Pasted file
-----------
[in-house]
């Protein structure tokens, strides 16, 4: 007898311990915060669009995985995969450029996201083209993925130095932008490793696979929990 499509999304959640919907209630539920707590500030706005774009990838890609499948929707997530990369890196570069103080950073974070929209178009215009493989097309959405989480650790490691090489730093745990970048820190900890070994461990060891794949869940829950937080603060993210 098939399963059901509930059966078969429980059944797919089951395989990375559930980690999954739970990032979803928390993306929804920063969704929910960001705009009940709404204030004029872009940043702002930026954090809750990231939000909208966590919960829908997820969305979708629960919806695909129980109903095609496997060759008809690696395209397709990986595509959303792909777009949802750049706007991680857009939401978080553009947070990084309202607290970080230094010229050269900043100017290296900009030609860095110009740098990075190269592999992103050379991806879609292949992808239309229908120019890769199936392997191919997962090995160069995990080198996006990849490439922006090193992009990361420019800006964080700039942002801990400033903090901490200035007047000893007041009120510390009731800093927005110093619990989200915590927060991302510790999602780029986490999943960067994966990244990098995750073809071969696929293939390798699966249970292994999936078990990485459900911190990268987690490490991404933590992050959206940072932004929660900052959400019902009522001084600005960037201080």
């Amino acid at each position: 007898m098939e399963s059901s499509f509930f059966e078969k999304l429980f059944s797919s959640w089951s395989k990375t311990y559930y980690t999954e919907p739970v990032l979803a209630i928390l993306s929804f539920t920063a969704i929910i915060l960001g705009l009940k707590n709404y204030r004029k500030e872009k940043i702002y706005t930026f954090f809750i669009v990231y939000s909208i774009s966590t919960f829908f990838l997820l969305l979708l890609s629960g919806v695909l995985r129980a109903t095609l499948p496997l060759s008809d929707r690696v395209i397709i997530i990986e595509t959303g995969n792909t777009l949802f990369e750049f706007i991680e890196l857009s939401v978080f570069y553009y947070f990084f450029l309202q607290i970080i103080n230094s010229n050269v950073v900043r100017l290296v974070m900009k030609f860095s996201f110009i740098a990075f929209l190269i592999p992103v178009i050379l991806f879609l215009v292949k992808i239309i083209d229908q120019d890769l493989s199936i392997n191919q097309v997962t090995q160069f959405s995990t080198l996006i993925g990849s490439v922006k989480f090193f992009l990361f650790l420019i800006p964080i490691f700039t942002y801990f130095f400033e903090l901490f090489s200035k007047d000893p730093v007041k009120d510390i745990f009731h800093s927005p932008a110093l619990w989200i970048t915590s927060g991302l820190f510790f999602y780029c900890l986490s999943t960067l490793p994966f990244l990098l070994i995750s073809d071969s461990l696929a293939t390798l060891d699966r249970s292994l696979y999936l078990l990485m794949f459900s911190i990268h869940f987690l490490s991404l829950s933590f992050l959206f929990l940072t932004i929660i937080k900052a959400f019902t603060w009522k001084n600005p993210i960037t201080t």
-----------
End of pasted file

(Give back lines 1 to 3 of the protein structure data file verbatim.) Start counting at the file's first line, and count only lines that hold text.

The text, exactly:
[in-house]
């Protein structure tokens, strides 16, 4: 007898311990915060669009995985995969450029996201083209993925130095932008490793696979929990 499509999304959640919907209630539920707590500030706005774009990838890609499948929707997530990369890196570069103080950073974070929209178009215009493989097309959405989480650790490691090489730093745990970048820190900890070994461990060891794949869940829950937080603060993210 098939399963059901509930059966078969429980059944797919089951395989990375559930980690999954739970990032979803928390993306929804920063969704929910960001705009009940709404204030004029872009940043702002930026954090809750990231939000909208966590919960829908997820969305979708629960919806695909129980109903095609496997060759008809690696395209397709990986595509959303792909777009949802750049706007991680857009939401978080553009947070990084309202607290970080230094010229050269900043100017290296900009030609860095110009740098990075190269592999992103050379991806879609292949992808239309229908120019890769199936392997191919997962090995160069995990080198996006990849490439922006090193992009990361420019800006964080700039942002801990400033903090901490200035007047000893007041009120510390009731800093927005110093619990989200915590927060991302510790999602780029986490999943960067994966990244990098995750073809071969696929293939390798699966249970292994999936078990990485459900911190990268987690490490991404933590992050959206940072932004929660900052959400019902009522001084600005960037201080």
């Amino acid at each position: 007898m098939e399963s059901s499509f509930f059966e078969k999304l429980f059944s797919s959640w089951s395989k990375t311990y559930y980690t999954e919907p739970v990032l979803a209630i928390l993306s929804f539920t920063a969704i929910i915060l960001g705009l009940k707590n709404y204030r004029k500030e872009k940043i702002y706005t930026f954090f809750i669009v990231y939000s909208i774009s966590t919960f829908f990838l997820l969305l979708l890609s629960g919806v695909l995985r129980a109903t095609l499948p496997l060759s008809d929707r690696v395209i397709i997530i990986e595509t959303g995969n792909t777009l949802f990369e750049f706007i991680e890196l857009s939401v978080f570069y553009y947070f990084f450029l309202q607290i970080i103080n230094s010229n050269v950073v900043r100017l290296v974070m900009k030609f860095s996201f110009i740098a990075f929209l190269i592999p992103v178009i050379l991806f879609l215009v292949k992808i239309i083209d229908q120019d890769l493989s199936i392997n191919q097309v997962t090995q160069f959405s995990t080198l996006i993925g990849s490439v922006k989480f090193f992009l990361f650790l420019i800006p964080i490691f700039t942002y801990f130095f400033e903090l901490f090489s200035k007047d000893p730093v007041k009120d510390i745990f009731h800093s927005p932008a110093l619990w989200i970048t915590s927060g991302l820190f510790f999602y780029c900890l986490s999943t960067l490793p994966f990244l990098l070994i995750s073809d071969s461990l696929a293939t390798l060891d699966r249970s292994l696979y999936l078990l990485m794949f459900s911190i990268h869940f987690l490490s991404l829950s933590f992050l959206f929990l940072t932004i929660i937080k900052a959400f019902t603060w009522k001084n600005p993210i960037t201080t």